My old colleague and friend Jeff Miller brought this to my attention, as he had not seen anyone draw a direct connection between Donald Trump and Ben Tillman, although he was “Surprised it took this long.”
The relevant passage:
As the civil-rights movement burgeoned, Wallace repositioned himself to lead the white resistance and famously declared, “Segregation now, segregation tomorrow, segregation forever.” Wallace, a political innovator of the first rank, pioneered the sublimation of racial rage into hatred of government, not just the federal imposition of black rights in a second Reconstruction, but government meddling generally. This anticipated the politics of Newt Gingrich, Paul Ryan, Ted Cruz, and the Tea Party because it connected Southern racial resentment to the anti-government libertarian economics of the business right. The explicit racism became latent and coded—a dog whistle. The stars of today’s Republican right are all practitioners of this art. But Trump went them one better.
“Trump doesn’t tweet dog whistles, he blasts foghorns,” wrote Washington Post op-ed columnist Eugene Robinson. In this, Trump echoes an earlier band of 20th-century Southern demagogues. Southern politicians such as Mississippi’s Theodore Bilbo, South Carolina’s “Pitchfork Ben” Tillman, and Georgia’s Eugene Talmadge were more blatant and direct than Wallace in demeaning blacks. And like Trump, they relished the fact that they were not about issues—for issues (other than race) mattered little in traditional Southern politics. Instead, they concentrated on providing a venomous, racist form of entertainment for the white working class—another parallel with Trump.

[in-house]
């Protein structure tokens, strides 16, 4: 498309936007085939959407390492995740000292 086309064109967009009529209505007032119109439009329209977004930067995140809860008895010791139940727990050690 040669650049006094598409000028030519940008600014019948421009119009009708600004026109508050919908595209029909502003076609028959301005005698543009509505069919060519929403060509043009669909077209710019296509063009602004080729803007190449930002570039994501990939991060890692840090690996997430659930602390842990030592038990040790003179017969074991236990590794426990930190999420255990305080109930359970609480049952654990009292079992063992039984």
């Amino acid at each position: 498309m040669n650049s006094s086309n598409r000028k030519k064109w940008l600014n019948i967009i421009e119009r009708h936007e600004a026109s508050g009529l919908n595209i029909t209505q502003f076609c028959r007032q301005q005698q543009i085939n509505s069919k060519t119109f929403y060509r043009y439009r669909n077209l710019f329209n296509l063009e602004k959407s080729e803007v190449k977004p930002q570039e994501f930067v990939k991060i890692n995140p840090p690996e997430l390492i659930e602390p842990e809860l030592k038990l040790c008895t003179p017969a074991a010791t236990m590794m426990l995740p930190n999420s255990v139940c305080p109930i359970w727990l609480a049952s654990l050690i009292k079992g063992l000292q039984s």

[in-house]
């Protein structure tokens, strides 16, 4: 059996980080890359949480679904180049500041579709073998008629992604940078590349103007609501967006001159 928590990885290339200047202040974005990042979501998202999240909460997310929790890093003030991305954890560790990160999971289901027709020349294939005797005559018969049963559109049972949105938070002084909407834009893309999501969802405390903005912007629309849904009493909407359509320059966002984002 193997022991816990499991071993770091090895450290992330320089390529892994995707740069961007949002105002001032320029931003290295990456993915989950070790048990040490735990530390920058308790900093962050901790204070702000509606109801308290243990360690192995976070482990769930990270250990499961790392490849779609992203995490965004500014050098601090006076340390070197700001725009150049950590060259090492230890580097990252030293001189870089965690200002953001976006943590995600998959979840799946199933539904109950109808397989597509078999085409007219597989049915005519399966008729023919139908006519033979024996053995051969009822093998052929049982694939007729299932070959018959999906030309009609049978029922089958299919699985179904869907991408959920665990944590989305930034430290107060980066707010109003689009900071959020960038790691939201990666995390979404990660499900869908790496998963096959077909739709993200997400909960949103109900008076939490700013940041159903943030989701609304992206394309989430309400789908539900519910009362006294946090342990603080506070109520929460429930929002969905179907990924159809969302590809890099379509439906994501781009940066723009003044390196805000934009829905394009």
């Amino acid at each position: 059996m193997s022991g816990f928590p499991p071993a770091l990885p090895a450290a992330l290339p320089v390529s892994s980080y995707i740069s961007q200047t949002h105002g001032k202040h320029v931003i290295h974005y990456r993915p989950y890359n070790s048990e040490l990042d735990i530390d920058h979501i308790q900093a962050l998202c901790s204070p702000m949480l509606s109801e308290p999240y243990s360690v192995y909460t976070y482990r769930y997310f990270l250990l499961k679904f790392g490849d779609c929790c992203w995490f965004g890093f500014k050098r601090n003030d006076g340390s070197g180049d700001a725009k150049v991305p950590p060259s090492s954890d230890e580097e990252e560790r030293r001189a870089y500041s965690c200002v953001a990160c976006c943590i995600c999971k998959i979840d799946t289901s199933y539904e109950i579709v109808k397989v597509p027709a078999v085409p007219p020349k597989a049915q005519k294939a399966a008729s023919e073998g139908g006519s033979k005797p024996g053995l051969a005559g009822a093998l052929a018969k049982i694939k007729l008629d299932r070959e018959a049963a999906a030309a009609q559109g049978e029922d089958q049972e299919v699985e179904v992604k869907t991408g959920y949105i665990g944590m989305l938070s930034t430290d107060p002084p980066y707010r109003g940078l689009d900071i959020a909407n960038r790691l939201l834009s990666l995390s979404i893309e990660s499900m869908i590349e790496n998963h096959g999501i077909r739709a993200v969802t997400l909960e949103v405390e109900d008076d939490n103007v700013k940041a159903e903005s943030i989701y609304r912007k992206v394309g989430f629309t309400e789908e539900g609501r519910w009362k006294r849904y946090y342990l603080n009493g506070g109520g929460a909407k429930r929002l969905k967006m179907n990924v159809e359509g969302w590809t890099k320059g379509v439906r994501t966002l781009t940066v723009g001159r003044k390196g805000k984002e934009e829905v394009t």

I have to disagree with the premise, though. I don’t think Trump is more overt than Wallace, or that he “blast foghorns” rather than “dog whistles.”
The truth is that Trump is not articulate enough to blast any message clearly. He is well within the tradition of implying rather than directly stating, at least most of the time.
But that suggests to me one way in which Wallace was superior to Trump: He was far more articulate.
I watched a documentary recently about the annus horribilis 1968, and was struck by one thing: All of the candidates, including Wallace, had such a clear grasp of issues and expressed their views clearly as well.
Wallace was a hateful creep, but he was a hateful creep who could speak in complete sentences. He towers so far over Trump in that regard that it’s startling to go view those old clips, and compare them to the unintelligible mush that comes from Trump’s mouth.
Yeah, I know — you don’t think “erudition” when you hear “George Wallace.” But compared to Trump, he was the Algonquin Round Table…